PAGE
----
TransUnion acquires FactorTrust


The company that deemed itself an alternative credit bureau now is a part of what traditionally has been one of the Big 3 credit history providers.

Late on Tuesday, TransUnion announced the acquisition of sponsor FactorTrust, a provider of alternative credit data, analytics and risk scoring information that can empower auto finance companies and other lenders to make more informed decisions while possibly increasing financial inclusion to a wider population of consumers.

The acquisition closed on Tuesday, and financial terms were not disclosed, according to a news release shared by TransUnion.

TransUnion highlighted the acquisition reinforces the company’s position as a provider of consumer reporting models that capture a wide range of positive payment behaviors.

Officials mentioned the addition of FactorTrust’s short-term and small dollar lending data to TransUnion’s suite of credit solutions gives lenders the information they need to offer responsible borrowers a broader range of credit products, supported by TransUnion’s robust data security, technology and customer service infrastructure.

The companies explained short-term and other small dollar loans are the largest category of consumer credit obligations not currently part of nationwide credit reporting agency databases. In many cases, historically underbanked consumers have selected short-term loans because an insufficient credit history left them with few options.

Officials went on to point out the breadth of data offered through TransUnion’s purchase of FactorTrust will provide finance companies and other lenders with a more comprehensive view of consumers’ financial obligations and payment performance, expanding consumer choice.

“Access to credit is the building block of a strong American middle-class economy,” said Jim Peck, TransUnion’s president and chief executive officer. “With the acquisition of FactorTrust, we will be able to capture a wider variety of positive data that can be a stepping stone to building consumers’ credit profiles, helping people access credit and, ultimately, improve their standard of living.”

TransUnion leadership also highlighted that adding small dollar loan data to its credit reporting framework also positions the company to help customers streamline compliance with the Consumer Financial Protection Bureau’s new small dollar lending rule. The rule is designed to protect consumers from securing short-term and balloon-payment loans without the ability to repay according to the terms of the agreement.

With visibility into consumers’ traditional and alternative credit obligations, TransUnion contends that it will be able to provide all of the data lenders need to comply.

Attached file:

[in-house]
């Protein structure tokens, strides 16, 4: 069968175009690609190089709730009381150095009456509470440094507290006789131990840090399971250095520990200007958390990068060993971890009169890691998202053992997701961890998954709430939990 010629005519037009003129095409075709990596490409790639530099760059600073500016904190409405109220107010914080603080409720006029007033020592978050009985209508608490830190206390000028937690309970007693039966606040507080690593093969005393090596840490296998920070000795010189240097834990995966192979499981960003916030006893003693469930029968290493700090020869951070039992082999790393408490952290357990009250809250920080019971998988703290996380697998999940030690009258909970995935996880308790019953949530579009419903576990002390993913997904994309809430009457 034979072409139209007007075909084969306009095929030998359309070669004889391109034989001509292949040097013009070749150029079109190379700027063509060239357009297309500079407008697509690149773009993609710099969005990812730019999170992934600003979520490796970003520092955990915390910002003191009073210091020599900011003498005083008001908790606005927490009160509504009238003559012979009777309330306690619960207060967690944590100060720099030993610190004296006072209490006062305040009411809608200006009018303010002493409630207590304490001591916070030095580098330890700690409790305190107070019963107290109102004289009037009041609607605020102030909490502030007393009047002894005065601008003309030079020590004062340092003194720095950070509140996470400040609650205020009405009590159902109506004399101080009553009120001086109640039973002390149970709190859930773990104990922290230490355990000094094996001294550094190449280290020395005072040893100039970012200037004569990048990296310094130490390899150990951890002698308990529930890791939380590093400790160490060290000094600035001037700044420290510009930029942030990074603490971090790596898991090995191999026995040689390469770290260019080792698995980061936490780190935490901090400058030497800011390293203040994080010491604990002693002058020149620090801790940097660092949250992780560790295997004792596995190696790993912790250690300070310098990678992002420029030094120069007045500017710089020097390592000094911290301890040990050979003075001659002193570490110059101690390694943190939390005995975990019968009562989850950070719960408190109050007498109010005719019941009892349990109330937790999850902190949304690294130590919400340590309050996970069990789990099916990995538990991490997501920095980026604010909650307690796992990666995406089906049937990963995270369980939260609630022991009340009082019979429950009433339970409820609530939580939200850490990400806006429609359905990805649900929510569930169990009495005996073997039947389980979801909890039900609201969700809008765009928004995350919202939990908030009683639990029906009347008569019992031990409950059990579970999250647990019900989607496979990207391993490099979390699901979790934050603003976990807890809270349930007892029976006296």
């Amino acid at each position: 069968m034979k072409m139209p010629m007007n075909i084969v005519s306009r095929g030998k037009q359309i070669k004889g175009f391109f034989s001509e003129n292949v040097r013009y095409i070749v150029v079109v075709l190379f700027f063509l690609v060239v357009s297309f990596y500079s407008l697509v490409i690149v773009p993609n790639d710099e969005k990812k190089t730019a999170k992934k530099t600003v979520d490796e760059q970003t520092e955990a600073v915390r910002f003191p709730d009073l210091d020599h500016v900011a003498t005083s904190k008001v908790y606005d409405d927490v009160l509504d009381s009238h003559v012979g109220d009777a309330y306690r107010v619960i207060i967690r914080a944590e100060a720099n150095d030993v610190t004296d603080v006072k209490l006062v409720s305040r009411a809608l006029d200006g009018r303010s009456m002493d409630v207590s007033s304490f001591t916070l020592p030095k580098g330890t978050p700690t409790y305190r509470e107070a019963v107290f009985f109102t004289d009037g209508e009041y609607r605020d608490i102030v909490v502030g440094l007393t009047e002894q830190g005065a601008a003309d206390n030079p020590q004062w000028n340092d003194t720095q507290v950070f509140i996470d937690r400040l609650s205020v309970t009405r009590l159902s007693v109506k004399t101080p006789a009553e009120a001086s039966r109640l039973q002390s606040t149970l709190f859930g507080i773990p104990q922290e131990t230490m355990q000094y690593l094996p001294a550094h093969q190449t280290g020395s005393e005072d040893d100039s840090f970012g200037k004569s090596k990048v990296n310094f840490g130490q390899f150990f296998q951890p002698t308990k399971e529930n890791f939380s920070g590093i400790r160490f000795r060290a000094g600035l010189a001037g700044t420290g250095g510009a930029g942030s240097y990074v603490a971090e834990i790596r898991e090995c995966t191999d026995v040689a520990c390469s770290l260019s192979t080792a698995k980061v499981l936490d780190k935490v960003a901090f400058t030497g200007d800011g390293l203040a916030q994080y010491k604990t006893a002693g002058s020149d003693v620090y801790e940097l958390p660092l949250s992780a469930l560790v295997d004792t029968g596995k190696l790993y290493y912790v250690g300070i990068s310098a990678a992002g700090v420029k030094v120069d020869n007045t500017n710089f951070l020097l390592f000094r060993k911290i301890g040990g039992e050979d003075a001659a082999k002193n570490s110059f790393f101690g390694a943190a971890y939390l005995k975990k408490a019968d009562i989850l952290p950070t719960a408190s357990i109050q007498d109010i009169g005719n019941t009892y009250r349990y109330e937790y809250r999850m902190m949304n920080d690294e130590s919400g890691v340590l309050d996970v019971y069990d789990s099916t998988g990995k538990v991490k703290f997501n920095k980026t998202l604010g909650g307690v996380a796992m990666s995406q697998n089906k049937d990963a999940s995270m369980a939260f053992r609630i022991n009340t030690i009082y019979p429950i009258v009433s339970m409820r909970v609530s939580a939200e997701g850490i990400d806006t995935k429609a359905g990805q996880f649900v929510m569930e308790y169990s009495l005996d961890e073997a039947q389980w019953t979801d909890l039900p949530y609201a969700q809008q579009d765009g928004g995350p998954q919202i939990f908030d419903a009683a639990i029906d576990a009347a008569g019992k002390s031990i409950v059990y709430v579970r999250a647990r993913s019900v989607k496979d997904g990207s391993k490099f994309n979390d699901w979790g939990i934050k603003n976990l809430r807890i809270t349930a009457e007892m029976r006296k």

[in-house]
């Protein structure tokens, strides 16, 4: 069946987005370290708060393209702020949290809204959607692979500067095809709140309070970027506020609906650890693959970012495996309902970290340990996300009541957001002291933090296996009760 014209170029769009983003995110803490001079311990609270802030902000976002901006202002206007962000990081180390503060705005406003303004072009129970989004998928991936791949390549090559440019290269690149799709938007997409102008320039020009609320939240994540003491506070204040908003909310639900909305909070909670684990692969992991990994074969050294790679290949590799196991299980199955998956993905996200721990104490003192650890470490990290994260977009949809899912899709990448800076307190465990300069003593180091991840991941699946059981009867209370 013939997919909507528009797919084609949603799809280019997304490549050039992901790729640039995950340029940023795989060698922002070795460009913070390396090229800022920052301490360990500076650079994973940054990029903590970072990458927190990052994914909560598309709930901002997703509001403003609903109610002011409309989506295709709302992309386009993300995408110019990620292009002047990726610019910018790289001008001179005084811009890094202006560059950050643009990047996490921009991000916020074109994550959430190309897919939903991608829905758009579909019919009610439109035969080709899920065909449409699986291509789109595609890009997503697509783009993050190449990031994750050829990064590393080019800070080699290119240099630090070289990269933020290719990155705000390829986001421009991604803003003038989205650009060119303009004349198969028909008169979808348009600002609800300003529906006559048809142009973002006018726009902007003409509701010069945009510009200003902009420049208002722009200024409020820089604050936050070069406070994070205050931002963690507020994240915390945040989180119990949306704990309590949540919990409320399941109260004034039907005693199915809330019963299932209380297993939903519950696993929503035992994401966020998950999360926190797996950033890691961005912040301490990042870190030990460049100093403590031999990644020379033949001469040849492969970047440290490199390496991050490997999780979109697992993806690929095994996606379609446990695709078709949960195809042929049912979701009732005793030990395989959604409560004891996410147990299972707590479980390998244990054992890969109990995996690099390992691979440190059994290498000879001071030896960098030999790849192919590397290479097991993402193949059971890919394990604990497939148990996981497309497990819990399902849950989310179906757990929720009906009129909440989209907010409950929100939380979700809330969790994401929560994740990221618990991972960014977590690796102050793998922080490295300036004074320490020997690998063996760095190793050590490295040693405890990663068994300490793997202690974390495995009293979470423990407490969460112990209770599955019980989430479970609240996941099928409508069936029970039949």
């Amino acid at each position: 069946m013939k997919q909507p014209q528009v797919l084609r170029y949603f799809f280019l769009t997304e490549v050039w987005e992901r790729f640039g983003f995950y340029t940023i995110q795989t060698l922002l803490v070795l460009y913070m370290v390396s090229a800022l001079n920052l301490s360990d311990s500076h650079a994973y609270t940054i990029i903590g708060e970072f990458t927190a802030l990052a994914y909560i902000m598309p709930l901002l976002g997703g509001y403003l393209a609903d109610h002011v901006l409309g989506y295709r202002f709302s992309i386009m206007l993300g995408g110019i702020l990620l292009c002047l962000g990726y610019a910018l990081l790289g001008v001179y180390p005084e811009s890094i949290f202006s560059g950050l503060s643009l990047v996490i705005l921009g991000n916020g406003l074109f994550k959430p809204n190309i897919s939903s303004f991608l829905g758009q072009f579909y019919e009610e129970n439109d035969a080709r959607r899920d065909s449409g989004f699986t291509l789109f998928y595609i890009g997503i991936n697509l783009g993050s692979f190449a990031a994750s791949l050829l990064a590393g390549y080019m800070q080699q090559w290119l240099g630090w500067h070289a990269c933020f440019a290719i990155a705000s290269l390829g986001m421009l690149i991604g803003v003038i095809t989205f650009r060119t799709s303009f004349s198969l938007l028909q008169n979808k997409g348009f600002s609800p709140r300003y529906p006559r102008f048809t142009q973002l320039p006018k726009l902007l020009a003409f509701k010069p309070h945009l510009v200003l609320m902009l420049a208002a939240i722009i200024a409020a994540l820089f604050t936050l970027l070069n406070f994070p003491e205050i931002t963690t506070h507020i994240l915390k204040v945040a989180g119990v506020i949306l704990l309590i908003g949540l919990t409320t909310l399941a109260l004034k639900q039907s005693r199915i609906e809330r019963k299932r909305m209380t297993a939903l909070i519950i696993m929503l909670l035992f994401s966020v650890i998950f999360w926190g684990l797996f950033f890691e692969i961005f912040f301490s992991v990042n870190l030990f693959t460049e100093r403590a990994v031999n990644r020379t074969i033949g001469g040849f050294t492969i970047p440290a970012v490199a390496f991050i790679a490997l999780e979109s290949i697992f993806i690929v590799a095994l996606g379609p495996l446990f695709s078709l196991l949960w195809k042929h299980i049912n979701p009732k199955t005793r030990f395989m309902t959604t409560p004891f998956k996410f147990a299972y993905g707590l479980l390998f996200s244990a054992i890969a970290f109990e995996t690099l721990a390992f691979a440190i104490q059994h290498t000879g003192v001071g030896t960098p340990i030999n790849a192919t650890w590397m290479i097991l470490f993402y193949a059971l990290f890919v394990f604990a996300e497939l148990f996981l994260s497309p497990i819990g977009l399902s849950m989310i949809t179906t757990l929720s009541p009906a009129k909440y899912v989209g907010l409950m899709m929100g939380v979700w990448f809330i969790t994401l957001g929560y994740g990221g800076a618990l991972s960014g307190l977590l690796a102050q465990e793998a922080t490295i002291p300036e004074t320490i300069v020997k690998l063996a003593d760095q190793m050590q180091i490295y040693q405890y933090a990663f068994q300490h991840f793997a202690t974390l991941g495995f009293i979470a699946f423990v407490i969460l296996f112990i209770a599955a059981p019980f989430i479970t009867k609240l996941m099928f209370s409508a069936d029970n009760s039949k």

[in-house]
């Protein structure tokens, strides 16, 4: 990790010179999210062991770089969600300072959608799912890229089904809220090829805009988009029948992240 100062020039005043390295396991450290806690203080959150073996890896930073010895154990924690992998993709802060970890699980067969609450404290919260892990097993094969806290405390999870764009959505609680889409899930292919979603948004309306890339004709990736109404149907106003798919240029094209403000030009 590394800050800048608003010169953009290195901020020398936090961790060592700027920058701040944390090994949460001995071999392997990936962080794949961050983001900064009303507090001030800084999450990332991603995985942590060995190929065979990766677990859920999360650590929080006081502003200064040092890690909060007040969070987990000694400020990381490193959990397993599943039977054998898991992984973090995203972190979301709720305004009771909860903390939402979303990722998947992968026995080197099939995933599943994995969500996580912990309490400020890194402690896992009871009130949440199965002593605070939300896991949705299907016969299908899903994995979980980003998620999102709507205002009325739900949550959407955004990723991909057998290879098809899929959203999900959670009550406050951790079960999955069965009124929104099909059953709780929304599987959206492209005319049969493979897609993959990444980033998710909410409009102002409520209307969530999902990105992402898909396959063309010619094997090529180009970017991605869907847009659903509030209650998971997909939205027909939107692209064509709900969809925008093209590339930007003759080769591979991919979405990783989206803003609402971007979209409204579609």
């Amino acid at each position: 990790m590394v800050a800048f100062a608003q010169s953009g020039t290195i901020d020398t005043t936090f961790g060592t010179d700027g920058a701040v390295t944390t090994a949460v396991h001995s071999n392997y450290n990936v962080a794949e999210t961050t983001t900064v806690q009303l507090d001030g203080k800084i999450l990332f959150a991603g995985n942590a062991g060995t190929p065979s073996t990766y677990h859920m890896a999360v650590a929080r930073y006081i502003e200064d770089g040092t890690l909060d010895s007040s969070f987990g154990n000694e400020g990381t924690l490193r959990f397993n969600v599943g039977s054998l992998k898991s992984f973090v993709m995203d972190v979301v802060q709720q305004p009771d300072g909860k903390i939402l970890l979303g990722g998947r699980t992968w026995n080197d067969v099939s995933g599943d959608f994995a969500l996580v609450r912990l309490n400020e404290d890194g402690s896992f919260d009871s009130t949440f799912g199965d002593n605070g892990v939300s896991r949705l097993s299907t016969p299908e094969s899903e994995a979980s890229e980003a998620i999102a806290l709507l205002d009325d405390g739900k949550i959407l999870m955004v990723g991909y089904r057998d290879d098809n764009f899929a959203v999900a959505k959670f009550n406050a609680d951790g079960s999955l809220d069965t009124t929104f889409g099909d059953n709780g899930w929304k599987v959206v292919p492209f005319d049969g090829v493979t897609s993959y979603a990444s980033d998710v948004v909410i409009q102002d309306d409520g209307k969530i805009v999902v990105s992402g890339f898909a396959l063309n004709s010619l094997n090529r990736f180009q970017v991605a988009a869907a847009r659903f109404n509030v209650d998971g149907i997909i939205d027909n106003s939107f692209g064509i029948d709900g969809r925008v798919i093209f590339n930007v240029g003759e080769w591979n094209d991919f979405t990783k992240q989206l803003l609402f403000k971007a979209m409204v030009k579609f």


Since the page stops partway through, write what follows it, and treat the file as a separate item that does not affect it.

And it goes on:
Meanwhile, the acquisition continues what has been a robust couple of years for FactorTrust.

Back in November 2015, FactorTrust closed on a $42 million investment led by ABS Capital Partners, a late-stage growth company investor, and MissionOG, an early to growth stage investor. Since that financial resource injection, FactorTrust added a former top official at the CFPB to its board of directors and made multiple appearances on the Inc. 5000 list that recognizes growth.

And now, FactorTrust is a part of TransUnion.

“Joining TransUnion is a great match for FactorTrust,” FactorTrust CEO Greg Rable said. “We share a commitment to serving consumers and customers with the highest ethical and compliance standards.

“Our products complement TransUnion’s slate of online and batch solutions, and our combined data will expand options for consumers and lenders,” Rable went on to say.

Now with FactorTrust as a part of its portfolio, TransUnion reiterated how the acquisition reinforces the company’s long history of market innovations that promote financial inclusion.

A pioneer in trended data, TransUnion believes its CreditVision Link Scores are the only scores in the market that combine directional trended data and alternative credit data, such as payment history and small dollar lending. CreditVision Link Scores allow lenders to score more than 60 million more people versus traditional models, and are proven to accurately score more than 90 percent of applicants typically returned as no-hit or thin-file.

FactorTrust’s short-term and small dollar loan data extends this inclusiveness.

“FactorTrust is a strong addition to TransUnion’s business,” said Steve Chaouki, executive vice president of TransUnion’s financial services business unit. “FactorTrust’s approach to complete tradeline reporting aligns with TransUnion’s business model, and the inclusion of more alternative data in financial institutions’ credit and underwriting decisions will enable our customers to better segment risk, allowing them to serve a broader set of customers across the credit spectrum.”

Traffic Control CRM upgrades tool to handle ‘We Owe’ and other F&I fulfillments